Monday, October 19, 2009
Alexander McQueen is not of this World.
I've never, in all these years, seen anything quite like this collection. McQueen's Spring 2010 is a tour de force of technique, technology and a laser sharp vision. The fabrics were consistently printed digitally. This method of printing is the portal to the future. I first discovered and bought fabrics with this printing technique from Jakob Schlaepfer of St. Gallen Switzerland and another otherworldly firm, Fabric Frontline of Zurich about 5 years ago. The technique was life like and yet so delicate and nuanced that one was struck dumb by it's possibilities and beauty.
Alexander has taken this technique, together with the mills responsible for it's execution, to unforeseen heights. The effects which they've created are the colors and textures of deep, under sea and reptile life. It's actually difficult to tell if one is looking at amphibious life or life from other star systems. The absolute mystery of the visual in this collection causes one to suspend all attempts at finding references and just give oneself over to a sensory journey with no beginning or foreseeable end. You won't want it to end. I didn't.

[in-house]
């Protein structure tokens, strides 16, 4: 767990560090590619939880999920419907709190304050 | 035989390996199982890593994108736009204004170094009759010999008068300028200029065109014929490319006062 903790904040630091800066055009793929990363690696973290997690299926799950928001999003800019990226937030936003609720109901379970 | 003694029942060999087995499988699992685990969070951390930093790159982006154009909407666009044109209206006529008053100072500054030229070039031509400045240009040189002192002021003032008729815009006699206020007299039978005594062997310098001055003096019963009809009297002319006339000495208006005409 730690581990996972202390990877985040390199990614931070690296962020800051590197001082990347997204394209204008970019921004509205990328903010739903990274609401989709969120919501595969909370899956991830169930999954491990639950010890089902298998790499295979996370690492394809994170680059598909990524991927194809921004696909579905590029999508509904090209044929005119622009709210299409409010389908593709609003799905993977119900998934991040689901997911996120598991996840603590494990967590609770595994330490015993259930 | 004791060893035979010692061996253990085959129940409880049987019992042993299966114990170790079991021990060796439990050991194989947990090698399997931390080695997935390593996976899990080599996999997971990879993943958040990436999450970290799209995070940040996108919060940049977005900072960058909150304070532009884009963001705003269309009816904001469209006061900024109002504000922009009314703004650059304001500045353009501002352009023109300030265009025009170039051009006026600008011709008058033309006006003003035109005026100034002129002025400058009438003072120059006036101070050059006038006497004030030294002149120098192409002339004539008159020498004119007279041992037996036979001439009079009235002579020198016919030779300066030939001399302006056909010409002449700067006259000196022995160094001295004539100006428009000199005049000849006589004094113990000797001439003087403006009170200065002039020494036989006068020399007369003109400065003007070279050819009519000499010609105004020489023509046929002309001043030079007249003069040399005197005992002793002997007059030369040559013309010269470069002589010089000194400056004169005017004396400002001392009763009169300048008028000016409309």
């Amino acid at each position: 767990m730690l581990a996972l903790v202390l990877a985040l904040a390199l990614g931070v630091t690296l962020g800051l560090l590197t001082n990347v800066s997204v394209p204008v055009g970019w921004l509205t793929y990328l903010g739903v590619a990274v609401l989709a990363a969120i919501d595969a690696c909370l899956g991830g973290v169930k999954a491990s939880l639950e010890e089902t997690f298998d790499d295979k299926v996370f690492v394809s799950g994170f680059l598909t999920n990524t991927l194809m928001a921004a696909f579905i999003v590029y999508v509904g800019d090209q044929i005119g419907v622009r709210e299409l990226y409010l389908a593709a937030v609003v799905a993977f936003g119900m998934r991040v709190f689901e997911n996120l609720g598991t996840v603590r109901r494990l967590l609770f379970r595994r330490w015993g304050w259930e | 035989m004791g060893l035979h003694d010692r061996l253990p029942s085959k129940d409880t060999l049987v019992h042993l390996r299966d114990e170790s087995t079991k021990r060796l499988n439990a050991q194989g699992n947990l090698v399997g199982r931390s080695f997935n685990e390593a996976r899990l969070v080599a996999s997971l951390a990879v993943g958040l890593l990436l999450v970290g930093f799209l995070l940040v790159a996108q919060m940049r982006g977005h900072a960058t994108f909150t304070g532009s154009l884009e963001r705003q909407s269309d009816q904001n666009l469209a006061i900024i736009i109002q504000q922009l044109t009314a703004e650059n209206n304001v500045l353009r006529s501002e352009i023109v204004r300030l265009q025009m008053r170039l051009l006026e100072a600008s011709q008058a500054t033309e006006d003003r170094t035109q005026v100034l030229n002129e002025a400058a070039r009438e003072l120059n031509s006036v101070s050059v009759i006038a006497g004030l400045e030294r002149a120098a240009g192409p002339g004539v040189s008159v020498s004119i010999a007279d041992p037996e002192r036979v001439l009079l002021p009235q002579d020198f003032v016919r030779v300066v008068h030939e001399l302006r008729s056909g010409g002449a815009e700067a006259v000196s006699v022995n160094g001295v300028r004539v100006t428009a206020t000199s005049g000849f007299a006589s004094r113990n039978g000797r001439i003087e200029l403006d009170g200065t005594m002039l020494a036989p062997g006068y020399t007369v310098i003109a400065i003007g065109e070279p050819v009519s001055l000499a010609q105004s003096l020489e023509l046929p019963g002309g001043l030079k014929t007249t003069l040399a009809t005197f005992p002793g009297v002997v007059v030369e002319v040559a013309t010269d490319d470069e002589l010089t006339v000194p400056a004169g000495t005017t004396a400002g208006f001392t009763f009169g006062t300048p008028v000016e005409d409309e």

This collection has all the elements of his skill, the skill of his brilliant workrooms and together he creates a world that is utterly complete. It isn't an easily accessible one, but it's terrible beauty is at once disturbing and transcendent. I am at a loss of words to acceptably describe what I saw, only that I was moved in a way that was utterly foreign to my taste and experience, and it's something that I'll long remember; a benchmark that many collections in the future will be compared to. The dresses, the cut of the clothes and their precisionfit is juxtaposed with the ultimate design of the shoe. There were no shoes that were developed to this extent. To try to label them as platform shoes does them an unforgivable disservice. These were another species all together.
I must just show images and let you draw your own conclusions. I don't want to spoil it further with my words which, at best, hopelessly stumble in the darkness.